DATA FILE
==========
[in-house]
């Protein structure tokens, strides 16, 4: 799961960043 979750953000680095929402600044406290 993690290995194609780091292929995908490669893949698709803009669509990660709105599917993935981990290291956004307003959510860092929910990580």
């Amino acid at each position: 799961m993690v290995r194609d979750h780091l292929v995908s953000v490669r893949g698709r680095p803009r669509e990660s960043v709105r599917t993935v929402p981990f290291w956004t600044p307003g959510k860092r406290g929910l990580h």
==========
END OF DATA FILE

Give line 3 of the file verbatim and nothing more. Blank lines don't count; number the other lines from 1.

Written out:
């Amino acid at each position: 799961m993690v290995r194609d979750h780091l292929v995908s953000v490669r893949g698709r680095p803009r669509e990660s960043v709105r599917t993935v929402p981990f290291w956004t600044p307003g959510k860092r406290g929910l990580h």